About Kay Strickland

I am a keeper of my family's lore, chasing after my ancestors' tales in south central New York, southwestern Pennsylvania and Southside Virginia. The stories and photographs that I share on this blog are my intellectual property. While I do my very best to provide well researched posts, I do not pretend to have reached genealogical proof standards. Therefore, much of this work is to generate conversation among interested parties. If you would like to share my work or my records, please contact me: dkaysdays (at) gmail (dot) com.

Happy Thanksgiving

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Red Breasted Nuthatch, first snow, 8

HAPPY THANKSGIVING, Y’ALL!!

Memory Scraps

James A. Corrigan, spring 1912My “decluttering for the holidays” was stymied today by the discovery of scan-able scraps that directly pertain to my previous post.  And so, as is often the case with my reorganization efforts, I am at the keyboard rather than behind the vacuum.

The photograph of James A. Corrigan was dated in the upper left corner–1912.  During this morning’s work, I found his medical school year book, Jefferson’s The Clinician, among the boxes I was sorting.  Inside the black leather cover were a few scraps of paper.

Dead stop.  Flip Pal out.

James A Corrigan at Jefferson

What a hoot!! No letter of “Congratulations! You have been admitted to the class of 1915!”  Just a notice of matriculation, number 386, confirming that James Corrigan had satisfactorily completed preparatory classes in 1911.  His family certainly counted it as an important document, and carefully preserved the scrap as proof that Jim had been admitted to Jefferson Medical College in Philadelphia beginning with the 1911-1912 session.

Another valuable piece of paper was this stationary, remarkable for its header.James A Corrigan at JeffersonBeing asked to serve as President of the school’s pathology society as a second year student (1912-1913) must have been quite an honor.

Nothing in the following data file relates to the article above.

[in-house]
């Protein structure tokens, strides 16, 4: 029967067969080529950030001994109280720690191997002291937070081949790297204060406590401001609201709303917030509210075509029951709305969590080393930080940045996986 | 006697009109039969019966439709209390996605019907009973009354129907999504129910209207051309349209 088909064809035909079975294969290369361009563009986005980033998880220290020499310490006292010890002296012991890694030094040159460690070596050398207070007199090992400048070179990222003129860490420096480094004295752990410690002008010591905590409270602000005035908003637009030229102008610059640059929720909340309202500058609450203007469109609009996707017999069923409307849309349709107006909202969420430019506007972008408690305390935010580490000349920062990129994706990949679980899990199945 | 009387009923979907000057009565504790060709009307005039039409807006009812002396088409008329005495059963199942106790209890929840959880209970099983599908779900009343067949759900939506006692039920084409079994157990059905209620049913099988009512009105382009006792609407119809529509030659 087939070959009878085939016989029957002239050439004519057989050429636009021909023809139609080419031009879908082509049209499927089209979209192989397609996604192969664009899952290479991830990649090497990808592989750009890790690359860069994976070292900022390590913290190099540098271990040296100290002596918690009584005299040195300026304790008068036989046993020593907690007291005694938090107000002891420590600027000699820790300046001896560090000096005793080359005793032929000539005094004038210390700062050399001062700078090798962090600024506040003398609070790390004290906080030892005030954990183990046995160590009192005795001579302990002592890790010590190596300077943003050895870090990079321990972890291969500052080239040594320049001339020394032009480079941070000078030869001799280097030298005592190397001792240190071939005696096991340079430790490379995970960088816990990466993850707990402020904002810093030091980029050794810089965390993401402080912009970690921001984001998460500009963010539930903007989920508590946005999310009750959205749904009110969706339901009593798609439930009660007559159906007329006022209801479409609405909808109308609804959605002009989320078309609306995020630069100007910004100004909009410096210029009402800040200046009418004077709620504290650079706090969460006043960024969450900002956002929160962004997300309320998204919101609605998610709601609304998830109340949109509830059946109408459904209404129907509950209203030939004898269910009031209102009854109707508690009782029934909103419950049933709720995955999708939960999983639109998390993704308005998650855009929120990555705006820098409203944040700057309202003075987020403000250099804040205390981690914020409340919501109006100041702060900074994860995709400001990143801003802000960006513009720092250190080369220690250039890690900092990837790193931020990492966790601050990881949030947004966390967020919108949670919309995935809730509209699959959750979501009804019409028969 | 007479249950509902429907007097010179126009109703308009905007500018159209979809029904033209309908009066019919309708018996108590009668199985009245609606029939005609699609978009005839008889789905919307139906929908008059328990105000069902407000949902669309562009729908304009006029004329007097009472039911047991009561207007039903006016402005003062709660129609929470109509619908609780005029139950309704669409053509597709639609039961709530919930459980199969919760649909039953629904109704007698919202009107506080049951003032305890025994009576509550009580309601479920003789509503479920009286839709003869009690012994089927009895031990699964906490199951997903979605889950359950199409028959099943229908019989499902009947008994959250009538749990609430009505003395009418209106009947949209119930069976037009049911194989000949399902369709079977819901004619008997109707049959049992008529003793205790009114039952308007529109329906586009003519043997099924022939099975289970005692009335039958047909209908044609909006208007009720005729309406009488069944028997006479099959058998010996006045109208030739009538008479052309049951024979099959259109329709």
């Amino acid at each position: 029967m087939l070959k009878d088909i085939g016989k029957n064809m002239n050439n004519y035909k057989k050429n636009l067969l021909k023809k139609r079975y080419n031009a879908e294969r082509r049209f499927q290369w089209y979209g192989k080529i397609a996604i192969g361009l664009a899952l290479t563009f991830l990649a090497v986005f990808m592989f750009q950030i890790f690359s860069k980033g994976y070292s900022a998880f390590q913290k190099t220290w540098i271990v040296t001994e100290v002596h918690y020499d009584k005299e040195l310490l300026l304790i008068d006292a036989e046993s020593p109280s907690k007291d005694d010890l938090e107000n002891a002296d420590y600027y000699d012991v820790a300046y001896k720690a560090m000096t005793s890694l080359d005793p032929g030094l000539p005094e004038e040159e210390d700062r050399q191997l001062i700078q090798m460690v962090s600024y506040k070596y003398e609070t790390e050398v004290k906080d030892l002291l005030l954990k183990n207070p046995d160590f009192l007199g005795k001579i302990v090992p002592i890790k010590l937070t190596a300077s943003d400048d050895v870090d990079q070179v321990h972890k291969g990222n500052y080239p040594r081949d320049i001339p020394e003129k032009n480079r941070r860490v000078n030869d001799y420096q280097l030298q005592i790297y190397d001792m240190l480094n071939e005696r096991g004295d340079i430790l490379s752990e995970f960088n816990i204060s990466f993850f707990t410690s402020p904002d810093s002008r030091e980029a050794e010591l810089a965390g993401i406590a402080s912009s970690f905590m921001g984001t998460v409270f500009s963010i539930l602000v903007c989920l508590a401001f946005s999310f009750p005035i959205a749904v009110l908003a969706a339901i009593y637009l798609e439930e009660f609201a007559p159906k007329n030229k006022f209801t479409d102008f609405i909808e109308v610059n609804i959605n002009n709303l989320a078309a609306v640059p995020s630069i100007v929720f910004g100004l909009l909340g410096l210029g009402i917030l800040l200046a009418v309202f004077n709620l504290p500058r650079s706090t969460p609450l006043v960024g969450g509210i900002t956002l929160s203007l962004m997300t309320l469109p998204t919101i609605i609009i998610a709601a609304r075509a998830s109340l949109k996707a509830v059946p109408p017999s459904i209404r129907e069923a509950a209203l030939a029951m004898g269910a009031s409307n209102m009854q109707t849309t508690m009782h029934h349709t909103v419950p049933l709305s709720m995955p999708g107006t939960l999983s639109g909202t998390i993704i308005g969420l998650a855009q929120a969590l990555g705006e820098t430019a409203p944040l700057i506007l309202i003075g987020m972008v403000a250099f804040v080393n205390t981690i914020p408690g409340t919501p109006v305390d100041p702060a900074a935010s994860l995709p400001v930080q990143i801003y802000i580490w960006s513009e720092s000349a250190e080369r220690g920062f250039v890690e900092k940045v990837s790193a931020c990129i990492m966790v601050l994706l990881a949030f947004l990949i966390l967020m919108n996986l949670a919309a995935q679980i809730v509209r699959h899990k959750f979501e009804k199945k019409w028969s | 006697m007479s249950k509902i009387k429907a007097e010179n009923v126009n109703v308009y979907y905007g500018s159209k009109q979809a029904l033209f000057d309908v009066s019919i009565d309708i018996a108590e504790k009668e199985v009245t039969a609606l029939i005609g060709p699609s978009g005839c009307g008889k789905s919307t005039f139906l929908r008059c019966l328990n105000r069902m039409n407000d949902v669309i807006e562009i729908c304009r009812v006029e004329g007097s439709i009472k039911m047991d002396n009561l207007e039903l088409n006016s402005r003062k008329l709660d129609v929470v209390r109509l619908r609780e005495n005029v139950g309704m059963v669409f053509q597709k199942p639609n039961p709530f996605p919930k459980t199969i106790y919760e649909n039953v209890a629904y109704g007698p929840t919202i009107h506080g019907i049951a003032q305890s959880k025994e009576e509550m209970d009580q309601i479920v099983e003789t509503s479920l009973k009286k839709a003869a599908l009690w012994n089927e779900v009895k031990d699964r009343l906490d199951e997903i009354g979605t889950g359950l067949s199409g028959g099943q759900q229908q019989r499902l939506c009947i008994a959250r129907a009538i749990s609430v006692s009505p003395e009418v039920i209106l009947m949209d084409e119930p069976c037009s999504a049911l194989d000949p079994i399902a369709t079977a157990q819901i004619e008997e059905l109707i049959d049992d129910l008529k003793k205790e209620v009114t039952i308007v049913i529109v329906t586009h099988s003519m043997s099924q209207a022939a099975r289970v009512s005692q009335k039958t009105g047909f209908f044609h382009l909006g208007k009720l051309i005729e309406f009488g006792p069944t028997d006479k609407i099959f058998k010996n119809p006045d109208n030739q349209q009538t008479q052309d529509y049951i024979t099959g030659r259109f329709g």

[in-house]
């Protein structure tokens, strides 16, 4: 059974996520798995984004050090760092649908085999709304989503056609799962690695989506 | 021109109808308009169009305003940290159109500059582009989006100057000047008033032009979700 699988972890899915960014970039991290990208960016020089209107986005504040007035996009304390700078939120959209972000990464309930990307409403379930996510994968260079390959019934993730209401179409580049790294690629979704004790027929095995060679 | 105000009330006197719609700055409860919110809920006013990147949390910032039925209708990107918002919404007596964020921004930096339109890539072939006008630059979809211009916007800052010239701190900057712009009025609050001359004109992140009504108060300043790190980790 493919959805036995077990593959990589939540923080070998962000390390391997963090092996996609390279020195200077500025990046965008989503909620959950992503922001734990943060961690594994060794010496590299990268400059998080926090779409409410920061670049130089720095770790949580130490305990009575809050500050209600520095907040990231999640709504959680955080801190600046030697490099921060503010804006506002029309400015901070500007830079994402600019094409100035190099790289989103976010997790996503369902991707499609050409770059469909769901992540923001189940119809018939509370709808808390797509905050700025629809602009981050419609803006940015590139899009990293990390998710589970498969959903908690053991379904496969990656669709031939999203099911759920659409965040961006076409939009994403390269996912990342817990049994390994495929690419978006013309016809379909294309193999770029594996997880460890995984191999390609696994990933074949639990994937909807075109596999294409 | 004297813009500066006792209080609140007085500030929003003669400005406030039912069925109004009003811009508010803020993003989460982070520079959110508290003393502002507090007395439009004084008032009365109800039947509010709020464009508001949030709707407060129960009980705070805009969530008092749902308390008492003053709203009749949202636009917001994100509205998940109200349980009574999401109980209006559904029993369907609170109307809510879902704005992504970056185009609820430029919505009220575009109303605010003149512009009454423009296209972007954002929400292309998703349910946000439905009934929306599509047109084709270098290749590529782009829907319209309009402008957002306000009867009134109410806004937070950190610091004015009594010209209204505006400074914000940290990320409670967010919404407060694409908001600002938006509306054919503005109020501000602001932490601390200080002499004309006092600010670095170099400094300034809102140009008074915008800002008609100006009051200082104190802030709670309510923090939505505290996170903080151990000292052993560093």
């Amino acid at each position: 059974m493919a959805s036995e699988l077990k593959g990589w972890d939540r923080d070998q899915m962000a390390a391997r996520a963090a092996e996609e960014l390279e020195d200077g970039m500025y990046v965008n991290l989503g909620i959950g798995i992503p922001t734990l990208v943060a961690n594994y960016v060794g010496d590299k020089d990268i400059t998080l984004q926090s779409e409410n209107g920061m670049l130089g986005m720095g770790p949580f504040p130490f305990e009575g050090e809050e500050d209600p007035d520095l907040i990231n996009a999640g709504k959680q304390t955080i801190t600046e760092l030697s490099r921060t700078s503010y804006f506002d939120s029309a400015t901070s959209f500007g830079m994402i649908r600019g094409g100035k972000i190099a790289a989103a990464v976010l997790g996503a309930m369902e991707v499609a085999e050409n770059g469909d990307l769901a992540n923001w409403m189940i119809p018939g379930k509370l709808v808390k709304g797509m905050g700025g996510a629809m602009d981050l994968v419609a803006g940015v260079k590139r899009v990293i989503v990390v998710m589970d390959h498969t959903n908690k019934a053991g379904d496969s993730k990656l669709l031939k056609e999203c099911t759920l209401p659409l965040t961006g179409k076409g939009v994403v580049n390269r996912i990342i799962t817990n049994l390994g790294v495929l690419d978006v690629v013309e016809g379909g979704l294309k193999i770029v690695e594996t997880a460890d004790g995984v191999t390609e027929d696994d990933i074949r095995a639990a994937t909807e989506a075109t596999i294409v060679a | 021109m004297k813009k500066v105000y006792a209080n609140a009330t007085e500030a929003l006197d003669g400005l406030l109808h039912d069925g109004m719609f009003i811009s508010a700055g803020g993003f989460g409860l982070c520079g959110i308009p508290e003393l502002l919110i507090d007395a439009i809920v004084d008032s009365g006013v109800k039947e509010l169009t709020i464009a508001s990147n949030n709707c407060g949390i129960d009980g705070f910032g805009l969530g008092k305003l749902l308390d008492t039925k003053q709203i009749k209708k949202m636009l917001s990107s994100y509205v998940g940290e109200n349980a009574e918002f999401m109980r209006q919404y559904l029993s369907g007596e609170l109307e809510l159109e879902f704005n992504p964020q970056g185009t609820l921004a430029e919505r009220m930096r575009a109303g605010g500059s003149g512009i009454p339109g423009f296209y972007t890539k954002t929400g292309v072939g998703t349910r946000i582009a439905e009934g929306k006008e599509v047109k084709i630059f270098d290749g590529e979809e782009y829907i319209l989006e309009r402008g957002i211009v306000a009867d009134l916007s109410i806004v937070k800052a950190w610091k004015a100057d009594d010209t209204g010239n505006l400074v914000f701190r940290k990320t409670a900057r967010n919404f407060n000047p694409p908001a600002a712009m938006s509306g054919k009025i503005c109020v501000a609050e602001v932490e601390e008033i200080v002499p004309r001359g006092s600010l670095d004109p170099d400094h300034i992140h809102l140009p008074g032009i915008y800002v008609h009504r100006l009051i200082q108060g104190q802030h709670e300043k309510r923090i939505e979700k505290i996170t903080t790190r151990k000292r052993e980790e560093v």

The scraps add dimension to the image in front of the flowering shrub.  It is  more than a photo of a thirty-something Jim Corrigan.  It is a snapshot of the Hazleton native’s transition from scholar to doctor and community leader.

 

 

 

 

Photo Friday: James Aloysius Corrigan

Aunt “Sissy” Rattigan saved the Treasury Department envelope, “Important: Contains U.S. Savings Bonds” recycled to store important photographs and newspaper clippings.  My husband identified this 1912 candid as his grandfather, James Aloysius Corrigan.

 

James A. Corrigan, spring 1912

After graduating high school, Jim worked as a clerk in a Hazleton (PA) clothing store, and held offices in the Clerk’s Union and St. Gabriel’s chapter of the Knights of Columbus. In his late twenties, Jim attended Bloomsbury State Normal School before following his brothers’ footsteps to Jefferson Medical College, Philadelphia, Pennsylvania, in 1911. The thirty-one year old medical student posed for someone’s camera the following summer, nattily dressed in a wool suit, hat in hand.

I wonder what stories floated through that open window.

 

 

 

What’s Left

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bejeweled

Always the remnant
Of wind and fire and time
Is golden.

©2016~~Leslie Willoughby

A Few Of My Favorite Things

 

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Bears be damned! It’s Feeding Time!!!

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The lake at Francis Slocum State Park is stunning this time of year, particularly when the mist rises with the sun.